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British Airways is preparing to slash pilots’ pay by as much as 9pc amid soaring inflation as the airline seeks to fund salaries for staff left out of work during the pandemic.
The flag carrier is braced for a row with pilots over the controversial pay deal that means they will be forced to sacrifice thousands of pounds of their salaries to pay for colleagues that would have otherwise lost their jobs during the Covid crisis.
The row comes with BA poised to return to profitability this summer and its FTSE 100 parent company, IAG, planning to increase lucrative share awards to executives.
Bosses were accused of “dipping their snouts back into the bonus and dividend troughs” by the leader of the pilots union.
Earlier this month, pilots rejected a new version of the pay deal, that includes a mechanism called a “long-term pay delta”, which was originally agreed during the height of the pandemic. It would have reduced the percentage cut to salaries to 7.5pc over the rest of 2022, falling to 4.5pc next year. However, pilots would have been locked into the schedule until 2028, when they would be docked 2.3pc of their pay.
Industry sources said that unless another deal can be thrashed out, pilots would fall back on the Covid crisis arrangement, leading to an estimated 9pc reduction in salary.
Union leaders are now understood to be pushing for the deal to be ripped up and replaced with a new pay round that will also include changes to working practices and benefits. Industry sources said that unions and BA have spent much of the last week discussing options for a new agreement.
BA has been hit by fresh turbulence as the skies reopen after two years of Covid-related travel restrictions.
The airline has been forced to cancel thousands of flights in recent weeks after grappling with widespread staff shortages. The Easter break was also marred by long queues at some airports and reports of hours-long waits to speak to the company’s customer service.
Grant Shapps, the Transport Secretary, accused aviation leaders of failing to “gear up” for the Easter break after sacking tens of thousands of employees during the Covid crisis, a remark that sparked fury among airline and airport executives.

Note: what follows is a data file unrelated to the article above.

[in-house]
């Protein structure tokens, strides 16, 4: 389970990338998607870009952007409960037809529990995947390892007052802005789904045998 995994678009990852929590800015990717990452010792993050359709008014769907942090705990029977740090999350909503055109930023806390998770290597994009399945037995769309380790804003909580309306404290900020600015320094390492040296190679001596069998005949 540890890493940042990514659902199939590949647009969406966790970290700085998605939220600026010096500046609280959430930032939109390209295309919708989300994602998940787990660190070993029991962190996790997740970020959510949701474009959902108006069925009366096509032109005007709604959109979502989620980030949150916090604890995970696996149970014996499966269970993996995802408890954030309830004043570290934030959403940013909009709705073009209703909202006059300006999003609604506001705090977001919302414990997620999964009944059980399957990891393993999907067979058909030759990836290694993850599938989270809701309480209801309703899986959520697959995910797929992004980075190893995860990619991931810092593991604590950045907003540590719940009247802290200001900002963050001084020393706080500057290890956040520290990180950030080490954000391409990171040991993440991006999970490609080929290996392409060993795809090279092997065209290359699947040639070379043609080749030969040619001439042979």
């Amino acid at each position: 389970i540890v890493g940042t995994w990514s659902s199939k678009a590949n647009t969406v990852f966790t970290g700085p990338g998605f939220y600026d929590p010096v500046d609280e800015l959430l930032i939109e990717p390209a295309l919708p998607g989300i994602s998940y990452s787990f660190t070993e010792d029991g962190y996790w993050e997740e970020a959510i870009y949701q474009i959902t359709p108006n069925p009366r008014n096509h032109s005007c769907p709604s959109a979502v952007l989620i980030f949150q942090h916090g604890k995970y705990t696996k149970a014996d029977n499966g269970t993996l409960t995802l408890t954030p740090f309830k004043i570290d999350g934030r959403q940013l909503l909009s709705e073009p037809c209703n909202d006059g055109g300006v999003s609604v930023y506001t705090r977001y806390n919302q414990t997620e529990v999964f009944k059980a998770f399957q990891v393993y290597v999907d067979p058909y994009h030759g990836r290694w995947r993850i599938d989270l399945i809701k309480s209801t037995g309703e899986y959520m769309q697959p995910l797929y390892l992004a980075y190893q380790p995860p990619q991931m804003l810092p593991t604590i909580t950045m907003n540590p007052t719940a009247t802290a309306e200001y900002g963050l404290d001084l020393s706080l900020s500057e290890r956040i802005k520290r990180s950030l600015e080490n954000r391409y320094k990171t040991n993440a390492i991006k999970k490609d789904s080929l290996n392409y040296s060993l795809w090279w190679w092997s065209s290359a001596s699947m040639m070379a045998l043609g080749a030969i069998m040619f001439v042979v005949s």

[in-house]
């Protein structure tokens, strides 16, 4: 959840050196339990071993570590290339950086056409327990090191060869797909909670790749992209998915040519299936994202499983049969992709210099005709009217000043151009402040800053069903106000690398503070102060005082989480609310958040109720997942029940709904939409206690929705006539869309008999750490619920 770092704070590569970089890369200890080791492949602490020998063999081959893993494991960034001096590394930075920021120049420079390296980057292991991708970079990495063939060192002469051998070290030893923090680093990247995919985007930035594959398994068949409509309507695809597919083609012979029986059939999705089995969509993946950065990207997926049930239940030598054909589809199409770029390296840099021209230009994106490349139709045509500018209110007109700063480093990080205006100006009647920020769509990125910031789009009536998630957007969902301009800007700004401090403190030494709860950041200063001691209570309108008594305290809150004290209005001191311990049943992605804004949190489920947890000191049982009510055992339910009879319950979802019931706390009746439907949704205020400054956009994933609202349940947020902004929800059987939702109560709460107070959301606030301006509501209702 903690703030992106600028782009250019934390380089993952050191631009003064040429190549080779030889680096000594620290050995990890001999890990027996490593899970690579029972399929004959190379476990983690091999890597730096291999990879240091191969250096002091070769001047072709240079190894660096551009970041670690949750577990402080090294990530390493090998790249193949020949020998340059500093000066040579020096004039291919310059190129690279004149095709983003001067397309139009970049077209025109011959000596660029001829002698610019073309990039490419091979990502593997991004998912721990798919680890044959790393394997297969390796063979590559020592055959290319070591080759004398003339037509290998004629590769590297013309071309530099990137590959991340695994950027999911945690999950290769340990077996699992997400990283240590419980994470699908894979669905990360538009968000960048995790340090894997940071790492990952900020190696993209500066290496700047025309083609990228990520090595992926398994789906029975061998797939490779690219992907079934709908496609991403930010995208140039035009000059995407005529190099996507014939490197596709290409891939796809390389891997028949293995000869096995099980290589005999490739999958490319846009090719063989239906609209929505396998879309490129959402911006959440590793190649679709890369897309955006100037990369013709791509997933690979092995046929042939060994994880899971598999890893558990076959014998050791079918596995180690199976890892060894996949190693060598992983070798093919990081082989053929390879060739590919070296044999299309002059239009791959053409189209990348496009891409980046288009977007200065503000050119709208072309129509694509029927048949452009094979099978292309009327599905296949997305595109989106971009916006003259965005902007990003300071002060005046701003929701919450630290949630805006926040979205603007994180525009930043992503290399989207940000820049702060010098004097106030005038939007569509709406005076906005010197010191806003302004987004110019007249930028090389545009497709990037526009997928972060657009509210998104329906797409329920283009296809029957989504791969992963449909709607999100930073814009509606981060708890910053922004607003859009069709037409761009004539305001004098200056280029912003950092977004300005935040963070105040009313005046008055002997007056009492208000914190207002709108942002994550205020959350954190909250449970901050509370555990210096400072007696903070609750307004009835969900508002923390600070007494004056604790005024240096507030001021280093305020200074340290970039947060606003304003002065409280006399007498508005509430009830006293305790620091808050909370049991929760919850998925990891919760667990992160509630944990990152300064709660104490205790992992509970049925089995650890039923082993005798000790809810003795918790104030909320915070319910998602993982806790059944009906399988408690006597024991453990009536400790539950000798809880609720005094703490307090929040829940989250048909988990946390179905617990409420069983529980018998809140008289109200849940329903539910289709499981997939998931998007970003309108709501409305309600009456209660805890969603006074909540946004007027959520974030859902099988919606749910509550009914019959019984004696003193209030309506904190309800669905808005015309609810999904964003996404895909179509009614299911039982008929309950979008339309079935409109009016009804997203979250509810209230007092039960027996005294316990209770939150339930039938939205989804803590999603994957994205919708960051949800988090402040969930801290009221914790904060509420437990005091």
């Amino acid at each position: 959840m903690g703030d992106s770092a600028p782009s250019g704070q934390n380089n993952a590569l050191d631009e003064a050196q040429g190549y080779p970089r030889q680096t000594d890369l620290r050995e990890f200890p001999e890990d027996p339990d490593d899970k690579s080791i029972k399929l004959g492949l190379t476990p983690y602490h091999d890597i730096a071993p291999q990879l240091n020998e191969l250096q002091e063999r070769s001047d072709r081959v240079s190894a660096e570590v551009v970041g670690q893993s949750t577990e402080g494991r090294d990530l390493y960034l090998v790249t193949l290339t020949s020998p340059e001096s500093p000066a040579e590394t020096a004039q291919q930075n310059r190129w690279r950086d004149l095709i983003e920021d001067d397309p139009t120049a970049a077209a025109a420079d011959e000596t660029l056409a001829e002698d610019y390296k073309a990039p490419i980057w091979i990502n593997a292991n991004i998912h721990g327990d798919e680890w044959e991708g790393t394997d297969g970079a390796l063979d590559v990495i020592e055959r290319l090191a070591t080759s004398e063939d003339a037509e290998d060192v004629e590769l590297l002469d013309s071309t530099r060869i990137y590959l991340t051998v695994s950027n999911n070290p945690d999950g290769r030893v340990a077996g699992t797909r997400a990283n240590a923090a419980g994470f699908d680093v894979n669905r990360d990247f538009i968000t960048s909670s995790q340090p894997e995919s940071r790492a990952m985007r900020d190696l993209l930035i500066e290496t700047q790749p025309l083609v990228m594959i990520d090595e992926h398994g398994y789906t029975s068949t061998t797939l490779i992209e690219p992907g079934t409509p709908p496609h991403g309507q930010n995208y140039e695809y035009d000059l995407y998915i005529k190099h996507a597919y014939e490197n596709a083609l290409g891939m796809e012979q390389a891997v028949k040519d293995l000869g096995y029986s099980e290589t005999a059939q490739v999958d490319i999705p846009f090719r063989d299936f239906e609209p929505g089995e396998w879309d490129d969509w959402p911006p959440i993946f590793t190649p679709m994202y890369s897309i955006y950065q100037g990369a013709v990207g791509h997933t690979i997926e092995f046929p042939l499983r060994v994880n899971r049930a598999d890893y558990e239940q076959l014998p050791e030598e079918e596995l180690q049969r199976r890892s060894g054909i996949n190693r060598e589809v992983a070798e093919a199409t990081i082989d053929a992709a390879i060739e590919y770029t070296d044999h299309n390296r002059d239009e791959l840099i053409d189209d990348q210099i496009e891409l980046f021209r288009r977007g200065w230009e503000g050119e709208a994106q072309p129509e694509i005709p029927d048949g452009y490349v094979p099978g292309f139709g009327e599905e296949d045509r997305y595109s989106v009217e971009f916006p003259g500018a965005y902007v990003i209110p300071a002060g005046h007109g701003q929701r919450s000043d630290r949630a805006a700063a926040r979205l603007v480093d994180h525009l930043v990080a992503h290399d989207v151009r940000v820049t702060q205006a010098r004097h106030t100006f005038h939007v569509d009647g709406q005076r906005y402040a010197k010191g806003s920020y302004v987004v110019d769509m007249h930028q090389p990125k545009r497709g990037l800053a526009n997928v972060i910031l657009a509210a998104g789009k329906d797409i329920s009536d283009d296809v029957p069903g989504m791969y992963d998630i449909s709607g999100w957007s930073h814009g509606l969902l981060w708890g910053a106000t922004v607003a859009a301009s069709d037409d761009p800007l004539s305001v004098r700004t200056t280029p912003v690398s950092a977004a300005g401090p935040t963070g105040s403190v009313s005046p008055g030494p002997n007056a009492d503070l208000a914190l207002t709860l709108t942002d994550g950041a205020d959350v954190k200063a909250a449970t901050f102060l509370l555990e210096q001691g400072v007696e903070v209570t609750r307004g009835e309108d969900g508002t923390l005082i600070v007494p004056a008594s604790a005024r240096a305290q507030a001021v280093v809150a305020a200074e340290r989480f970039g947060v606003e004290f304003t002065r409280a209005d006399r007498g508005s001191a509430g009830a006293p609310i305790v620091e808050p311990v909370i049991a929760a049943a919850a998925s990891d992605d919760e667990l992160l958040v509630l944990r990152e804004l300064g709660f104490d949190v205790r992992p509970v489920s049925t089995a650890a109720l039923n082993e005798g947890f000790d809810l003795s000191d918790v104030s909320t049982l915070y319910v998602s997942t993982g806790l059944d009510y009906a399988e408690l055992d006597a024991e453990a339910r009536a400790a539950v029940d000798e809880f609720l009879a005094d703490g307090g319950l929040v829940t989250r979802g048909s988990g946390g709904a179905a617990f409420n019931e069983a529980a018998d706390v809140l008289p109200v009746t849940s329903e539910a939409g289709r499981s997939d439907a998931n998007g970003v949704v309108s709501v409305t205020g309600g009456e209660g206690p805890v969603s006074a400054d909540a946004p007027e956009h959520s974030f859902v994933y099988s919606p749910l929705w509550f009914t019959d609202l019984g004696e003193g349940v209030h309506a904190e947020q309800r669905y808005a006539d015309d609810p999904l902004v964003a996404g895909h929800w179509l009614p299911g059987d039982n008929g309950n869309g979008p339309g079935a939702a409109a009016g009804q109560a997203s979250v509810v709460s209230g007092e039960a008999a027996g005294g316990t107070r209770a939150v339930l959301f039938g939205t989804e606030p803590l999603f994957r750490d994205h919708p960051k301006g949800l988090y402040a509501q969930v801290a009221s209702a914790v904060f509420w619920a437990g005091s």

Sean Doyle, BA’s chief executive, has vowed to hire hundreds of new call centre staff to reduce waiting times.
The Telegraph revealed earlier this year that BA was offering £1,000 sign-on bonuses to poach cabin crew from rival airlines as well as setting out its first-ever short-haul cabin crew base overseas to tap the Spanish employment market.
Despite the chaos, Luis Gallego, chief executive of BA parent IAG, announced earlier this month that the FTSE 100 company would return to profitability from April to June onwards and for 2022 as a whole.
Mr Gallego is facing a shareholder pay revolt of an “excessive” increase in share awards to executives after racking up record losses during the pandemic.
Glass Lewis, an influential proxy adviser, told its clients that IAG’s plans to increase Mr Gallego’s share awards from 100pc to 150pc of his salary was "misaligned with the stakeholder experience".
Pilots argue that the company should end the pandemic-era salary sacrifice scheme as a cost of living crisis leads to a growing number of workers demanding double-digit pay rises across the economy.
One said: “The vast majority of pilots are not willing to accept any compromise — we need cost of living pay rises, as well as taking away the delta.”
Martin Chalk, general secretary of pilots union Balpa said: "As executives and shareholders consider tucking in their napkins prior to dipping their snouts back into the bonus and dividend troughs, pilots warn that they will, through their union Balpa, insist full salaries and conditions are reinstated and their sacrifices are properly recognised."
British Airways said it remained “committed to open and honest pay talks with our trade unions”.
But the airline is bracing for tough talks with its pilots. Last week BA created a new role entitled "director of industrial relations", hiring veteran Tom Keeney, who previously spent 20 years leading talks with unions at telecoms giant BT.
In response to the Glass Lewis assessment, a spokesman for IAG said Mr Gallego had “seen a significant remuneration reduction in the last two years” and foregone bonuses.
They said: “IAG´s chief executive current pay ratio to employee is one of the lowest among the FTSE 100.
“The proposed amendment to his [Mr Gallego’s] long term incentive plan, where shares vest in three years time plus two years holding period, makes his award opportunity more competitive and aligns it with other IAG senior management.”
Like many of its competitors, BA was forced to cut costs dramatically during the pandemic after Covid-related travel restrictions grounded all but a handful of flights.
More than 1,200 pilots were initially earmarked for redundancy. But the salary sacrifice scheme, agreed in July 2020, meant that just 270 were ultimately laid off.
The agreement was initially open-ended — meaning that pilots could be forced to continue sacrificing part of their salary for years if not decades to come.